Manufacturing and the environment: Alliance companies, particularly those that made bold commitments in the Roadmap, are taking action to reduce the potential impacts of antibiotics manufacturing on AMR. One third of the Alliance companies that produce antibiotics currently have a strategy, policy or plan in place to address the issue of the release of antibiotics in their own manufacturing effluent that may contribute to AMR. Three quarters of them anticipate the implementation of good practice methods to reduce environmental impact of manufacturing discharge by 2018, well ahead of the 2020 target. The report also features a newly drafted common framework for managing antibiotic discharge across company supply chains.
Progress report: https://www.amrindustryalliance.org/progress-report/
About the AMR Industry Alliance
The AMR Industry Alliance is a coalition of over 100 biotechnology, diagnostic, generics and research-based biopharmaceutical companies and trade associations that was formed to drive and measure industry progress to curb antimicrobial resistance. The AMR Industry Alliance ensures that signatories collectively deliver on the specific commitments made in the Industry Declaration on AMR and the Roadmap and measures progress made in the fight against antimicrobial resistance.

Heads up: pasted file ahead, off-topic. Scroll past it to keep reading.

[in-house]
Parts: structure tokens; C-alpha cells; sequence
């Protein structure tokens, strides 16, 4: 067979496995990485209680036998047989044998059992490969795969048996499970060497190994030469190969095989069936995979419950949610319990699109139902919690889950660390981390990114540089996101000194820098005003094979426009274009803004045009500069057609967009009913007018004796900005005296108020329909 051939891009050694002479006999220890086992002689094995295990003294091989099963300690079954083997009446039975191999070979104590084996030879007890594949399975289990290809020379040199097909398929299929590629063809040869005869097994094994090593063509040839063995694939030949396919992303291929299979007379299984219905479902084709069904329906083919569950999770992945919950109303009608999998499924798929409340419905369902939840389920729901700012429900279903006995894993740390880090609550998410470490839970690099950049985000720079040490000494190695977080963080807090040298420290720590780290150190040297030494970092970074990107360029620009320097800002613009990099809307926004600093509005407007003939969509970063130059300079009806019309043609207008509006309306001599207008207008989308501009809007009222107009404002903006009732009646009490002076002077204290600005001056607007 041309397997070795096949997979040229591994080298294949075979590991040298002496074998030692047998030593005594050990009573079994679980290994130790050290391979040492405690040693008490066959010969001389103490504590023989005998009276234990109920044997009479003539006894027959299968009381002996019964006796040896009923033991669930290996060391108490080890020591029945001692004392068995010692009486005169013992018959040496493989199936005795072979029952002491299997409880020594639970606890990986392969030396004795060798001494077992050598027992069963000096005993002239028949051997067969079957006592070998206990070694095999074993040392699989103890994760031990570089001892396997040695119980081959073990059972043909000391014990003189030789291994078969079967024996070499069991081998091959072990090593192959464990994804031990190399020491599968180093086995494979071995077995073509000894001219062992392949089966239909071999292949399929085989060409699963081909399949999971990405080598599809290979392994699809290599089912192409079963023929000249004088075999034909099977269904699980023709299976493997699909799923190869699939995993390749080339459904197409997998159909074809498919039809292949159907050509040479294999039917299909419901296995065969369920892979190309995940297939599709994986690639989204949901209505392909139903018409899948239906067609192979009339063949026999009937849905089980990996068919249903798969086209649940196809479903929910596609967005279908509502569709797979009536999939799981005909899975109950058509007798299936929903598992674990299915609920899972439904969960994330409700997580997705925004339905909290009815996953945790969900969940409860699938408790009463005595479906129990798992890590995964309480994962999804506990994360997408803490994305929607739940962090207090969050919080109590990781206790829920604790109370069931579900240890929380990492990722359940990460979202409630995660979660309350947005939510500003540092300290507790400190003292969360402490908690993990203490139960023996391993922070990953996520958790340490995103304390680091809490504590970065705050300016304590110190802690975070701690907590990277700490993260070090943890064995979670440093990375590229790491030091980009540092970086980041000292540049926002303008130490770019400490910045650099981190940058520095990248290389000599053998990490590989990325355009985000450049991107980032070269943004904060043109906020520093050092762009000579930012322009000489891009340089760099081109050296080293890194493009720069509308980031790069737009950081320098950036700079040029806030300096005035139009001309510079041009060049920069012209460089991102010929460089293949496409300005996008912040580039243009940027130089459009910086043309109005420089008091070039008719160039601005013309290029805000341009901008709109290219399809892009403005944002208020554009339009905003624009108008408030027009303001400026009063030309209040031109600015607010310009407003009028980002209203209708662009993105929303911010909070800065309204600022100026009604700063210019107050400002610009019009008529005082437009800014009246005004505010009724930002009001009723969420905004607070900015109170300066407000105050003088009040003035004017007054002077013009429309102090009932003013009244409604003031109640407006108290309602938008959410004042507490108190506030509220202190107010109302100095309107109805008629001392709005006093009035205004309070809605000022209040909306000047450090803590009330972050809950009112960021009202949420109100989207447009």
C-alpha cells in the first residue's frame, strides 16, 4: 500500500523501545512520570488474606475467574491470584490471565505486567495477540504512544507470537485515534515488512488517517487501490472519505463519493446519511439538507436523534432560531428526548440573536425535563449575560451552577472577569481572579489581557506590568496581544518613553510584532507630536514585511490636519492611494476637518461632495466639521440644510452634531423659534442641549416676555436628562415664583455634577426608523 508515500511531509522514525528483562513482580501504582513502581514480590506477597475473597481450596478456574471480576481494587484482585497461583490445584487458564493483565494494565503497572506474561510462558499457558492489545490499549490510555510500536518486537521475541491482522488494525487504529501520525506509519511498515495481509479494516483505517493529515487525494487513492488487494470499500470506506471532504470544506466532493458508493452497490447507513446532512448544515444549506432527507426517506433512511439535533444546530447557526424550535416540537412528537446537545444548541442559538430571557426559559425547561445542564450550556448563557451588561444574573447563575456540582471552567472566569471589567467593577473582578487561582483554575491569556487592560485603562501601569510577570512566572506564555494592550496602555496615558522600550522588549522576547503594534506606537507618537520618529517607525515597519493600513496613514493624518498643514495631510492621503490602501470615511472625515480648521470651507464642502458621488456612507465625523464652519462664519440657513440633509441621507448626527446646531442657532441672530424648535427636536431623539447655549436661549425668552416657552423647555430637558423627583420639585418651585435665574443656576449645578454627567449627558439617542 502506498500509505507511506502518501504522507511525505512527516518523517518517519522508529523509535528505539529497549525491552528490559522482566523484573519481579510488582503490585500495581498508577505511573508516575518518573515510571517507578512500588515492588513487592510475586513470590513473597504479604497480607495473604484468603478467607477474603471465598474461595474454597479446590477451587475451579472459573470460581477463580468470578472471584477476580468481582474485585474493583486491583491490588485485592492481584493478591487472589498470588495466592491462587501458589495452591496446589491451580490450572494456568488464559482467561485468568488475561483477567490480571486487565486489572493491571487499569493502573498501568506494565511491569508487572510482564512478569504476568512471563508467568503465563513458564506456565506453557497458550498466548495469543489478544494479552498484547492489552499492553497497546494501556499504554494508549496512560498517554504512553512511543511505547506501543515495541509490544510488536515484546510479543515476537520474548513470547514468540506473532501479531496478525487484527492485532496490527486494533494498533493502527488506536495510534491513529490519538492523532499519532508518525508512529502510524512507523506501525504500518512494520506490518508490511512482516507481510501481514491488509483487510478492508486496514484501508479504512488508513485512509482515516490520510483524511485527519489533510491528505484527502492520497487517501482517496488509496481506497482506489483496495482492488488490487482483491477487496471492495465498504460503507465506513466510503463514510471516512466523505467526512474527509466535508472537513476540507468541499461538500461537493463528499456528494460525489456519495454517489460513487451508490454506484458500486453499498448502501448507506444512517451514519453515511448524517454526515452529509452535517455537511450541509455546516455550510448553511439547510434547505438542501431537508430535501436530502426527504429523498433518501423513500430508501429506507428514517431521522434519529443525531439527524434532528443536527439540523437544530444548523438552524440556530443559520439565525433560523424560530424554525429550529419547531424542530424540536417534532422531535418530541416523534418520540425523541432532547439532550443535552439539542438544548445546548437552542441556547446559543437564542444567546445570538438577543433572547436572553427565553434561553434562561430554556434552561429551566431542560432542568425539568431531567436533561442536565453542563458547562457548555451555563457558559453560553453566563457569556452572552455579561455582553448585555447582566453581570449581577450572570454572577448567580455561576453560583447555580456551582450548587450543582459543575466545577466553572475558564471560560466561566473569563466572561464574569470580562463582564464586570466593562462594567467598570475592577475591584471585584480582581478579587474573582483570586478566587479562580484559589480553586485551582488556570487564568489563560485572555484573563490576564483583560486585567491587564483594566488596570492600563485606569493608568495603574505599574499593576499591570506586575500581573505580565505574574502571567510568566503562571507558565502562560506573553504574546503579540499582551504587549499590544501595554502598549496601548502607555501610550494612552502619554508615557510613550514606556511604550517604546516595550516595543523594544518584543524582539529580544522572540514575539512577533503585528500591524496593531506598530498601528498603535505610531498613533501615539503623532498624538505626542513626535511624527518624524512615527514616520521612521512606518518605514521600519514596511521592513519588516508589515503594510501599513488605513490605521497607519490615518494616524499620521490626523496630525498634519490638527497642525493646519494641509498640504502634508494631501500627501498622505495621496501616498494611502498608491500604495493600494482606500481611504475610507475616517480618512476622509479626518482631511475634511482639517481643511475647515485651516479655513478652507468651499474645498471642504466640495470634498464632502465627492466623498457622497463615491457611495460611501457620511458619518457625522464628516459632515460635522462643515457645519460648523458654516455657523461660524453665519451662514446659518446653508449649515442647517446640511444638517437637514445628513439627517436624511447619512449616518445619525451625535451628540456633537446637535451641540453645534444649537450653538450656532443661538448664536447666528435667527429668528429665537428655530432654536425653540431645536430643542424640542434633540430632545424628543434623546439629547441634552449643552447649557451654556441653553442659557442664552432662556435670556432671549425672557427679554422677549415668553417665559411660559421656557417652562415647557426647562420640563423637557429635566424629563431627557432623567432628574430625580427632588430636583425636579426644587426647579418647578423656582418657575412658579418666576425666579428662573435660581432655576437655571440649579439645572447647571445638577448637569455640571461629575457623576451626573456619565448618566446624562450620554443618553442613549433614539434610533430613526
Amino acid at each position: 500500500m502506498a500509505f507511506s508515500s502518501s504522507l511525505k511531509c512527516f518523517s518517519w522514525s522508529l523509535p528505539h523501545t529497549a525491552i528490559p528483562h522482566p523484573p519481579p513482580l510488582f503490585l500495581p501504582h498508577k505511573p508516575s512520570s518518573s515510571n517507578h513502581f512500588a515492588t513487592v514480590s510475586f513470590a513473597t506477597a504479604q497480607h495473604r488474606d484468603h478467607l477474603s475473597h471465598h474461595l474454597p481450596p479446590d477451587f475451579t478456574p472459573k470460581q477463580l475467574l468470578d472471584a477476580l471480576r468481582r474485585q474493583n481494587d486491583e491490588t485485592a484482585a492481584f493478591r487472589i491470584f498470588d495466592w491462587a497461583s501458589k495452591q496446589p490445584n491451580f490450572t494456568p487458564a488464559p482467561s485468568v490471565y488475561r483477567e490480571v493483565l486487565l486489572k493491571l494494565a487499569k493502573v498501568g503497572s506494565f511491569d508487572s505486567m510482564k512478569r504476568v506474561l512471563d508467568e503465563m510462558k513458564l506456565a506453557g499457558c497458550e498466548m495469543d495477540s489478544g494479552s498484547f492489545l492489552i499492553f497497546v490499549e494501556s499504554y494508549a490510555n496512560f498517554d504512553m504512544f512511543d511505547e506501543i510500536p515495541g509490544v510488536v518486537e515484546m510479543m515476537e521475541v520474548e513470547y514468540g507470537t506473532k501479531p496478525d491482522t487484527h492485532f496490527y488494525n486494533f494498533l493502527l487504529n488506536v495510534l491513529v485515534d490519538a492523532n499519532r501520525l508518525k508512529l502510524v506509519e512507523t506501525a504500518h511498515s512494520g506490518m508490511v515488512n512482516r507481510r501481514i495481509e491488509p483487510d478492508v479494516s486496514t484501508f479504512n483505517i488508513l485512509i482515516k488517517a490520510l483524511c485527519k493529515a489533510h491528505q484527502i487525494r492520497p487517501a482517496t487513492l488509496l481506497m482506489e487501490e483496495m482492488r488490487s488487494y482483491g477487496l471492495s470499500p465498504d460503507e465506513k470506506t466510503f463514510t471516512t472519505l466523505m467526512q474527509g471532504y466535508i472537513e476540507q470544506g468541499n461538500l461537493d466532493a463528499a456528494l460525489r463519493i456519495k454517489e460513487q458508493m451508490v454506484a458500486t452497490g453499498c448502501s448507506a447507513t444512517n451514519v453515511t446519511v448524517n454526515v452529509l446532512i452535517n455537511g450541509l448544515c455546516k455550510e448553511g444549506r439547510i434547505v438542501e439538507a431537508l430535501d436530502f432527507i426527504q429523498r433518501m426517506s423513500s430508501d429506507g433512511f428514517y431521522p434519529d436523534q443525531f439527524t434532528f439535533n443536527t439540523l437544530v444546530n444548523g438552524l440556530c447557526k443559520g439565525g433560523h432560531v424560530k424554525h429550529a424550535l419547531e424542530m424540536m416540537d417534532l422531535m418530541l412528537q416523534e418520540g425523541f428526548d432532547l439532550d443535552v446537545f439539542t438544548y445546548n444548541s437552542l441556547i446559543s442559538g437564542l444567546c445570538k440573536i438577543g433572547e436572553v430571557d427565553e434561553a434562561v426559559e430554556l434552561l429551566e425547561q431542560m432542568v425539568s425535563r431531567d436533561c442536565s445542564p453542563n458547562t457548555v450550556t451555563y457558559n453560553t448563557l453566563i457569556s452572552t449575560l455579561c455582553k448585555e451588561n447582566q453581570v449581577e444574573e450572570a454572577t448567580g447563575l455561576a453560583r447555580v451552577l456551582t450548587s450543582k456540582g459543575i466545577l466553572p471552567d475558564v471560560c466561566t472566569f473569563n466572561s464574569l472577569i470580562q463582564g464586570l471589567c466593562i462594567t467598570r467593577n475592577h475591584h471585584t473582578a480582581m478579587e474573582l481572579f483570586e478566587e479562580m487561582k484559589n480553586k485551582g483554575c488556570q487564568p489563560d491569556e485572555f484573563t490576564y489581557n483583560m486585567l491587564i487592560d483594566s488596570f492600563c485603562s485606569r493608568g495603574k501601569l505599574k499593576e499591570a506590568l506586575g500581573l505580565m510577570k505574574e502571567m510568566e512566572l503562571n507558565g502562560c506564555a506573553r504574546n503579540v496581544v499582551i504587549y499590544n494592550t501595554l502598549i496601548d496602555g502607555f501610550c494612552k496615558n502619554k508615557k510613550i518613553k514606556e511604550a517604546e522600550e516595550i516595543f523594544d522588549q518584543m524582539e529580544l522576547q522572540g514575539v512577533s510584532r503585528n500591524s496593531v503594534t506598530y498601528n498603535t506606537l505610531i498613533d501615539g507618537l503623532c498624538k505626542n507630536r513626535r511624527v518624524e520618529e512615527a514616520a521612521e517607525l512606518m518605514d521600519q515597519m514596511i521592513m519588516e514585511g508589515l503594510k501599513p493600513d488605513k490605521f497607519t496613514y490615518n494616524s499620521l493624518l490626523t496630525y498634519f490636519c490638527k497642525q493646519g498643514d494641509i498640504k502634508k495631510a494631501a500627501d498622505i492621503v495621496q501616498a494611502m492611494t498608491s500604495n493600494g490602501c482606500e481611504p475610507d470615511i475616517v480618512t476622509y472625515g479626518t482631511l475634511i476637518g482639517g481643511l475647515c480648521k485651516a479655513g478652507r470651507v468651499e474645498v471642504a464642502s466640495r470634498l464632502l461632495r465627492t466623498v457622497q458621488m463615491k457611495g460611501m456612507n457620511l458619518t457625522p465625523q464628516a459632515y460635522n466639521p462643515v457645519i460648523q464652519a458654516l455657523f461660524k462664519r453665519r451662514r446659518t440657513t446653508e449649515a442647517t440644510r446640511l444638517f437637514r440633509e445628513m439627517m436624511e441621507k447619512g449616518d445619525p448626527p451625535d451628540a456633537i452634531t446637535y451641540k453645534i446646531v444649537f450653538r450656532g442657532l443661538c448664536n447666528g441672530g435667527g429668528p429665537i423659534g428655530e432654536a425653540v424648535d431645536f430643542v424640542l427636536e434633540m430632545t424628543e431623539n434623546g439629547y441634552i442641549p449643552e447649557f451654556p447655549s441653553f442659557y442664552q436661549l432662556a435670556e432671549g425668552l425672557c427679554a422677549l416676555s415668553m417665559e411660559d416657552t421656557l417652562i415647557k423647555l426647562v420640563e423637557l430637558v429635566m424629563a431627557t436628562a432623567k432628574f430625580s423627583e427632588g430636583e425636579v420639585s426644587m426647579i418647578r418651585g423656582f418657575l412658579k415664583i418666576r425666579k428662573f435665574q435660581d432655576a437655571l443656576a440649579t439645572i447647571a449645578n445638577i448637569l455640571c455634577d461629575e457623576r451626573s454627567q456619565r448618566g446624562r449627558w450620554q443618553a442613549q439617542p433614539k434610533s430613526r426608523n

SustainAbility is a consultancy and think tank enabling business to lead on the sustainability agenda.
|Morgane De Pol
+41 22 338 32 20
Biotechnology Innovation Organization (BIO)
Medicines for Europe
+32 2 2392019
|Danielle M. Blake
+33 6 50 01 15 33
This latest progress report from the AMR Industry Alliance is encouraging and proves that our industry has taken many important steps to finding the solutions needed to combat antimicrobial resistance. As the report illustrates, biotechnology companies across the globe are investing in innovative R&D approaches – both antibiotic and non-antibiotic – and are focused on developing powerful drugs and novel tactics to fight against AMR. On behalf of BIO and our member companies, I look forward to continuing our partnership with the Alliance as we work to end this growing threat to global public health and beyond.
We are encouraged by progress to date by the AMR Industry Alliance in the fight against antimicrobial resistance, as a coordinated global approach is critical in solving one of the most complex health issues of our time. We look forward to continued collaboration with our health care partners to address the significant challenges we are facing with innovative solutions, including unleashing the potential of diagnostic tests to improve appropriate use of antibiotics.
Health security is an essential component of the Sustainable Development Goals (SDGs), this includes epidemics and antimicrobial resistance. There has been considerable support on the need to address preparedness and responsiveness to global health crisis, health systems strengthening, and antimicrobial resistance (AMR). If we want to accelerate the process of implementing the SDGs in these areas, we need to find ways to engage with the private sector. The AMR Industry Alliance is an important step, not least because it is a first concrete initiative that measures what is being done by the life science industry to tackle the specific challenges presented by AMR for public health. We look forward to continue to serve as a platform to allow a multistakeholder involvement for AMR.